The run of movies, stretching back to The Blair Witch Project - and beyond - that use the visual language of 'found footage' to tell their stories is a good example of this process. There's nothing more tired than a haunted-house horror (Paranormal Activity), or the monster-on-the-loose-in-New-York schtick (Cloverfield), but both cliches are energised by being recontextualised through the imported, realtively new forms of, respectively, handheld camera footage and closed circuit television. (The use of cinema verite techniques such as these adds another frisson to proceedings, as such methods draw attention to the act of looking and recording, making these movies self-reflective texts by default.)
I say 'relatively new', because a lot of this kind of thing had been done before - and to much more devastating effect - by the BBC in 1992. Ghostwatch - available in its entirety on Google videos, for anyone who wasn't traumatised by the original broadcast - remains the most controversial moment in the corporation's history, and goes down as the only program on record to cause PTSD in some members of its audience. Ghostwatch, shown as part of the Screen One series of films on Halloween Night in 1992, took the (fictional) form of a live boradcast purporting to investigate 'the most haunted house in Britain' (in Northolt, but it had to be somewhere). In the studio, Michael Parkinson, a living legend and an entire nation's favourite Yorkshire uncle, acted as master of ceremonies, whilst the show's field reporters were Sarah Greene (of Going Live! and the subject of a million schoolboy crushes) and Craig Charles (of Red Dwarf and, hopefully, NOT the subject of a million schoolboy crushes), on location at the house in question.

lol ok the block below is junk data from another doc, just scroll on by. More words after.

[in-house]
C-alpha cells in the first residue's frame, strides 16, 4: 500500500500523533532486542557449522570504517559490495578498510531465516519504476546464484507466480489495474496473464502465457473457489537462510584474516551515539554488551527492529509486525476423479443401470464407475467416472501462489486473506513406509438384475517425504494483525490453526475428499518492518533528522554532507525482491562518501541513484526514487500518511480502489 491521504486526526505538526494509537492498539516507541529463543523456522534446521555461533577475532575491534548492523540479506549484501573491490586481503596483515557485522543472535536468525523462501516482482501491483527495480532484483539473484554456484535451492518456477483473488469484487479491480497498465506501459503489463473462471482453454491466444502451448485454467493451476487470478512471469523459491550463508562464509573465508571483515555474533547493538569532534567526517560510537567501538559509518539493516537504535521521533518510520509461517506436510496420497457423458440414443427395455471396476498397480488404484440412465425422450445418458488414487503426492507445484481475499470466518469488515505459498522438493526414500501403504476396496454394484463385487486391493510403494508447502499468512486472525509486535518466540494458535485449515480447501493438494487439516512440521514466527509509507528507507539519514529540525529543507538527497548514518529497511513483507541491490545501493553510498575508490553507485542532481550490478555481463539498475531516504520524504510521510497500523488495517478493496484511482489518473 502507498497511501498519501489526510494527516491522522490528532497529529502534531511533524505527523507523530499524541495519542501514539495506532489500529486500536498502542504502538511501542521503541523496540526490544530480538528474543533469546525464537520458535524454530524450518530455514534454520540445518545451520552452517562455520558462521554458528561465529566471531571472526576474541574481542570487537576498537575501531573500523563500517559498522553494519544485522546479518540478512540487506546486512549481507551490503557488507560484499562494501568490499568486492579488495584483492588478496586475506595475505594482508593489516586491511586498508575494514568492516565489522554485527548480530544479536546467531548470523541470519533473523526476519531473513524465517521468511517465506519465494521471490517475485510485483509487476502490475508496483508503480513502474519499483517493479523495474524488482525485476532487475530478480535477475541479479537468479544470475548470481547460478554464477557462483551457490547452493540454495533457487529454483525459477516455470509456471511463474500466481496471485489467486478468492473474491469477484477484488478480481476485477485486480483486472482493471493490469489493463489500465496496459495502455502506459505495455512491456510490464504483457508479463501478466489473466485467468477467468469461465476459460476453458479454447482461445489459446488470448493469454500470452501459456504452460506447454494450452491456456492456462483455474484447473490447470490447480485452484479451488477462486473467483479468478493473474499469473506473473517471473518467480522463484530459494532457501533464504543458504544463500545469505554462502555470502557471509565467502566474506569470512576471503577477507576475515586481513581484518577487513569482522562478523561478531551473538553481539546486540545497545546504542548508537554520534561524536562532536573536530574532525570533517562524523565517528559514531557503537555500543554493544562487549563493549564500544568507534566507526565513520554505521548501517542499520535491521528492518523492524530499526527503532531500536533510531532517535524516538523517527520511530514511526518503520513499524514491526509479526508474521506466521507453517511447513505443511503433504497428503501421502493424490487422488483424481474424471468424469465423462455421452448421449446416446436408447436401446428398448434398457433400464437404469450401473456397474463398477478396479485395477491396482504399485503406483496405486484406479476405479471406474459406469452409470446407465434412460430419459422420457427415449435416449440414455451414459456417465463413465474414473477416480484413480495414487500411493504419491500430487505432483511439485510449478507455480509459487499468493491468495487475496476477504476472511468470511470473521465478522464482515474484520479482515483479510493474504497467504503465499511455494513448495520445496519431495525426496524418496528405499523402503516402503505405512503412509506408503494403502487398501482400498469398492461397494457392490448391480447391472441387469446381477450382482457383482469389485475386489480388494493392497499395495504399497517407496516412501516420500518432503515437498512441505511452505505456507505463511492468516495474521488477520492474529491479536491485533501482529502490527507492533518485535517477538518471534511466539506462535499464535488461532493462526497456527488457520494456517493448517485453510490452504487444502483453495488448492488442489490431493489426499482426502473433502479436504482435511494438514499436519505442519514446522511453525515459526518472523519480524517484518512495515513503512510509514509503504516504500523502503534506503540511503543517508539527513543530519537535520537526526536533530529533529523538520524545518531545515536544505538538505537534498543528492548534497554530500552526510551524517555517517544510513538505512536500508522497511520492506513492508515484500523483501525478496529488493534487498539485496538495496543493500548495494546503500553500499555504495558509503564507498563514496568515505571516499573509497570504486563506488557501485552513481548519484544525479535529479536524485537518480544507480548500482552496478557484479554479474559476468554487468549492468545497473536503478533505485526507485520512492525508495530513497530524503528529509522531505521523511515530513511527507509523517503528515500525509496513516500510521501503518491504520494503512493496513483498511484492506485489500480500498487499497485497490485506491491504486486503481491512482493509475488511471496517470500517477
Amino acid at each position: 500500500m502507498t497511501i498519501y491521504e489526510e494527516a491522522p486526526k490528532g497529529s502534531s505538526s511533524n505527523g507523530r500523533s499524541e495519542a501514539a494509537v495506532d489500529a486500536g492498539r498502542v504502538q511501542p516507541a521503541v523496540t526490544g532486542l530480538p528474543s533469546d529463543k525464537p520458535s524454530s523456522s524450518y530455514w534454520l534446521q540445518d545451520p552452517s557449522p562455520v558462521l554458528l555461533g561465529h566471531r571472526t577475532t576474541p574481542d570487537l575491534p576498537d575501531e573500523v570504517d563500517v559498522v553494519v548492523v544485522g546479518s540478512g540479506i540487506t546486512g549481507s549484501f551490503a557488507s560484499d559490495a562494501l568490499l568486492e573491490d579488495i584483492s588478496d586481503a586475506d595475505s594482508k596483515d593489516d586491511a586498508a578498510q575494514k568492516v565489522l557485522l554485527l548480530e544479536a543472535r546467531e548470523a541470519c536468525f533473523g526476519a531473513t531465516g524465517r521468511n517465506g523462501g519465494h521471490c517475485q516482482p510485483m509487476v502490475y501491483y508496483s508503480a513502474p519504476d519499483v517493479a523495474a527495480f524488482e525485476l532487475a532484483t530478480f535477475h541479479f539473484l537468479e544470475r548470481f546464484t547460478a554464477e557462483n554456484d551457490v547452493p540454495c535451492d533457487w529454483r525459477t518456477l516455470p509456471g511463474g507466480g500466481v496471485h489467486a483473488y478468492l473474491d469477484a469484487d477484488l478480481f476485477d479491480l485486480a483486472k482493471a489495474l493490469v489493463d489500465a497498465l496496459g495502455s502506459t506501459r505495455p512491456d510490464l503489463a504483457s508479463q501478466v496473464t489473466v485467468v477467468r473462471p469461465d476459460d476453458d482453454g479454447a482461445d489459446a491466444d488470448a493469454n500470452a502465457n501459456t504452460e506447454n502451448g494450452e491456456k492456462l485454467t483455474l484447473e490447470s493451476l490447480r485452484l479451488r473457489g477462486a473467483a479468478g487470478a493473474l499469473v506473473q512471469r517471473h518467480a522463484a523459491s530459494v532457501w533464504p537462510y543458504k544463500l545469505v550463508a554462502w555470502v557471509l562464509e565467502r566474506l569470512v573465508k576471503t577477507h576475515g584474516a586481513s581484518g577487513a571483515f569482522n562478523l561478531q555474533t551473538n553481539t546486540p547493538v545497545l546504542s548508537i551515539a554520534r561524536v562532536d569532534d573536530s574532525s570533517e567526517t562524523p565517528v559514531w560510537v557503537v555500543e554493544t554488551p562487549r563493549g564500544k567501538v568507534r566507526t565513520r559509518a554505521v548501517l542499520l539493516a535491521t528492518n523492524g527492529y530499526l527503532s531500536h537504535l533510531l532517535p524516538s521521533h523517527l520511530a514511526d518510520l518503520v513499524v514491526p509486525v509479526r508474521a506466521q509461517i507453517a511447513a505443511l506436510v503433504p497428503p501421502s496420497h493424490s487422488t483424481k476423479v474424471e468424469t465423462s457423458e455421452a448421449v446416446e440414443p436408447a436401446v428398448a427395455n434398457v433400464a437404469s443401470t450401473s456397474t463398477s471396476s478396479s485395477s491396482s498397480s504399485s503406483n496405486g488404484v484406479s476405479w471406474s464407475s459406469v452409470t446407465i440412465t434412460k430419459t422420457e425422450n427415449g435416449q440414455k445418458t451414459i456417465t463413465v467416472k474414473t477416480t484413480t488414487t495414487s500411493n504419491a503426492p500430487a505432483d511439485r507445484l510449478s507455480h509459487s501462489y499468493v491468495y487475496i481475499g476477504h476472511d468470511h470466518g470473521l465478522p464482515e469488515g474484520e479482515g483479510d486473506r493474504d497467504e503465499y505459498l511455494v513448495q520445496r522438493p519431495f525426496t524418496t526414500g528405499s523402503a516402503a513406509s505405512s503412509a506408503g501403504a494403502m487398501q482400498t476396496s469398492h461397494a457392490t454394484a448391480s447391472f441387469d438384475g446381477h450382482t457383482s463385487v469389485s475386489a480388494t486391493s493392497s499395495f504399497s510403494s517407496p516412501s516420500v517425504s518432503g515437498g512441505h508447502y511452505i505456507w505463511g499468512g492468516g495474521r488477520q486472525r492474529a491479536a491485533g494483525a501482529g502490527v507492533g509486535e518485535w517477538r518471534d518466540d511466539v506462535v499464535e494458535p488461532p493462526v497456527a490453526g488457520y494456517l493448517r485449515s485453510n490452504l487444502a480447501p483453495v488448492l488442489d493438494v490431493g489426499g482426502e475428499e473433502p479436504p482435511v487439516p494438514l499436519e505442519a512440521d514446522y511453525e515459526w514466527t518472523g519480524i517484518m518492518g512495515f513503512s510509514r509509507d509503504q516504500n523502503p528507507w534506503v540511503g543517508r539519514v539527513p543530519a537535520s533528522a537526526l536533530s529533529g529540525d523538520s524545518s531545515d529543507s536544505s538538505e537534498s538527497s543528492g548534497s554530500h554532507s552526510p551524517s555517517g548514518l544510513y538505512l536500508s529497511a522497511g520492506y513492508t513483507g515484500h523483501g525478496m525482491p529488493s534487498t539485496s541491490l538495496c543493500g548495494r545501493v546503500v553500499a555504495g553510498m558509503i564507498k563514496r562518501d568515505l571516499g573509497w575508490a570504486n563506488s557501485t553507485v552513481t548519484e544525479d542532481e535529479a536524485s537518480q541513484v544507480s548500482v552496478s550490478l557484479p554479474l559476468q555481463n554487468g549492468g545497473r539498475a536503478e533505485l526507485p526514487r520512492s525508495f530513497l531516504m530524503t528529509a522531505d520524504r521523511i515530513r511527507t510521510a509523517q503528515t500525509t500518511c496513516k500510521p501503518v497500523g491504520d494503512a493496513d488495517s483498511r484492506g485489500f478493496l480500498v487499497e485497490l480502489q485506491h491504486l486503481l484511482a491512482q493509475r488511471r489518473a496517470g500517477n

Ghostwatch is fascinating for a number of reasons, not least which, in the light of George's postings about anti-narrative, is its wilfully counter-intuitive approach to storytelling. By neccesity, the pretence of a live broadcast needs to be maintained, so nothing really happens for the first 45 mintues or so. Indeed, some very smart games relating to narrative truth and reliability are played midway through, and a number of curveballs are thrown at the audience in quick succession, which makes the final act of the piece all the more troubling. Aside from the often disturbing content of the narrative itself, Ghostwatch is troubling precisely because of its refusal to draw a clear boundary between fiction and fact: it's not a question of its being a 'hoax' - it was clearly billed and trailed as a drama; I was 12 and knew it wasn't true, but was frightened nonetheless - more the fact that it draws attention to the narrative tropes of 'factual' television years before Big Brother blurred comparable boundaries in a 'factual' setting. One comes away from Ghostwatch a more sceptical human being, distrusting everything the tv tells you is true. For that reason alone, it's a radical treasure. In essence, Ghostwatch did for tv what Hayden White did for historical study: shatter its conventions and reconstruct them anew.
Eyepopping hyperbole: the blogger's best friend. That's all for now folks. I've some longer - and, hopefully, more intellecually rounded - posts in the pipeline. To anyone who's interested, feel free to use the comments to point the Editors towards any other texts - film, fiction, poetry - that revivify their chosen medium through the importation of new or antithetical elements. Let's build a hydrid canon...